Tag Archives: outlining

NaNoWriMo is Here

That’s that time of the year, folks. NaNoWriMo time. November is a novel writing month, and as usual, it makes me excited. This time, though, I am busy with other things so I honestly don’t have idea how I’m going to accomplish the whole “write 50 000 words in 30 days”. On the other hand, I can’t help but wanting to participate, so… here I am.

I discovered NaNoWriMo in 2010, at a particularly weird moment in my life, when I desperately needed something to uplift me and take my mind off the harsh reality of being an university educated person who can’t find a job. It was just a slap in the face, you know? I needed something to look forward to, something to call my own, an accomplishment of some sorts, and NaNoWriMo provided a perfect outlet. My novel, “A Postcard from Hades” was born there, and it still holds a special place in my heart despite being imperfect and, well demanding more work.

This year, I’m writing in English (good luck to me about that). I figured it would fit the story and it will help me practice my English. I feel passionate about and really invested in psychology behind it, even though I am not completely sure how to build the plot or how dark it’s going to be. (I am not really into dark stories per se – I like to read some of them but I can’t write them well. No idea why).

The first thing I had with this story was a title, back in 2010 or so. The first plot idea revolved around a supernatural girl who can harm humans but wants to avoid it at all costs and her love interest who helps her. Somehow (no idea how) it evolved into a story about succubi and incubi and a complex method of their survival and reproduction. The core of the story, though, is identity and figuring out you are not who you thought you were. There are many things to explore here.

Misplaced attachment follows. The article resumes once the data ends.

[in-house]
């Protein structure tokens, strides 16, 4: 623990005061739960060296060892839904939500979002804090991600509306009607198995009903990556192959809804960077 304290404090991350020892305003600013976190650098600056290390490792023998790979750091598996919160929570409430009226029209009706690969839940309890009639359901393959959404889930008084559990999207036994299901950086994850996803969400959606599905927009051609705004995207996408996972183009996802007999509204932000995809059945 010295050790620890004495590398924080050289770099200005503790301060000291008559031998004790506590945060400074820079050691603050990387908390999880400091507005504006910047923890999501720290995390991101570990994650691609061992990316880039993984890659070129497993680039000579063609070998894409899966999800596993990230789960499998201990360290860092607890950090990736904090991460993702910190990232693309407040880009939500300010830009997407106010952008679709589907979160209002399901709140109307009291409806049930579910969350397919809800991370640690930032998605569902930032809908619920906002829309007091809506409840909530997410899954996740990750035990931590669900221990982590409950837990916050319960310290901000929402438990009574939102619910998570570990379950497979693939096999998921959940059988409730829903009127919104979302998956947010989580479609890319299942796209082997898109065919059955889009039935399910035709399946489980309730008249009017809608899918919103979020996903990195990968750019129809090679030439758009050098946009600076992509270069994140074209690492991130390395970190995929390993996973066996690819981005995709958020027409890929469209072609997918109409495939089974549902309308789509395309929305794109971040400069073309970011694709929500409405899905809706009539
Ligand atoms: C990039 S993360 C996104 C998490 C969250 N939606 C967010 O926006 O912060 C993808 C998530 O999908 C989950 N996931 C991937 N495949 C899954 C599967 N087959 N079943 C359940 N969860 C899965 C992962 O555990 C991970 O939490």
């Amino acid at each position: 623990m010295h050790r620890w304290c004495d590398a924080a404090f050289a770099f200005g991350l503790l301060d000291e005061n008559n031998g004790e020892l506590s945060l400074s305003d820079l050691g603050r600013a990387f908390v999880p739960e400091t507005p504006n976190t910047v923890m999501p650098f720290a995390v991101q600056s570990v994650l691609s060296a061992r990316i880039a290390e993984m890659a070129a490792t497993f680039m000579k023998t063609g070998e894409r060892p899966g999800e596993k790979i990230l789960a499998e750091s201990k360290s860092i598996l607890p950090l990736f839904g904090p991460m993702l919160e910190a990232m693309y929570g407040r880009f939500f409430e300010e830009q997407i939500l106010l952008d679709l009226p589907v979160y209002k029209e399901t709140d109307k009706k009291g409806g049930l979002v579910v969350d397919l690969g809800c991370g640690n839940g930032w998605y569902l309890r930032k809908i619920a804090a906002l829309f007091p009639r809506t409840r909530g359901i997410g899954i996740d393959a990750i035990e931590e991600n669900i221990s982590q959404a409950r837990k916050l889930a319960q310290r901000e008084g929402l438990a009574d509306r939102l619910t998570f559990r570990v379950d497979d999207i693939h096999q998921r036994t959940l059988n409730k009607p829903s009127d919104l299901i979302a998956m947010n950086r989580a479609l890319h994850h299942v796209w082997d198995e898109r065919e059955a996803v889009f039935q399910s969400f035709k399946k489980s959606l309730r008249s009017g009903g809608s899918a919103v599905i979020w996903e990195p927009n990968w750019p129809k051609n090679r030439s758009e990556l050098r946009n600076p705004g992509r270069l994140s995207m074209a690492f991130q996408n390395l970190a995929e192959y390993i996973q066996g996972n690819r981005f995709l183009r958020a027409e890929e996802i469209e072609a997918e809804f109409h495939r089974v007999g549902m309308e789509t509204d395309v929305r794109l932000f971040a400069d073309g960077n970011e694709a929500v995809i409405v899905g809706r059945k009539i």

Things I Want to Improve About My Writing

WritingThere are some things I need to learn or improve about my writing:

Finding the right amount of outlining

I tend to over-outline. Having a solid outline is the only way for me to write, but too much IS too much. It can prevent you from sitting and actually writing the story, because the outline feels incomplete. Or it can make you too fixated on only one possible solution you fail to see what’s best for the story. That’s why I need to find the minimal amount of outline I need and just start writing.

Knowing where to start

One of the most important things about writing a good story is to know where to start and where to end it. I know when to end a novel. My endings are good. I have a trouble figuring out how to open a novel. My problem is that I grew up with 19th and early 20th century literature. Things take ages to start rolling in those books. I’m used to preparatory chapters and I’m used to having a first hint of a plot circa page 50. However, you can’t go like that anymore. It’s important to start when your story actually starts: not with introduction of the characters or setting, but with the first conflict in the story. I know all of this, and I can identify when it’s a good point to start, and yet I don’t know how to do it without any character or setting introduction.

Being able to cut and change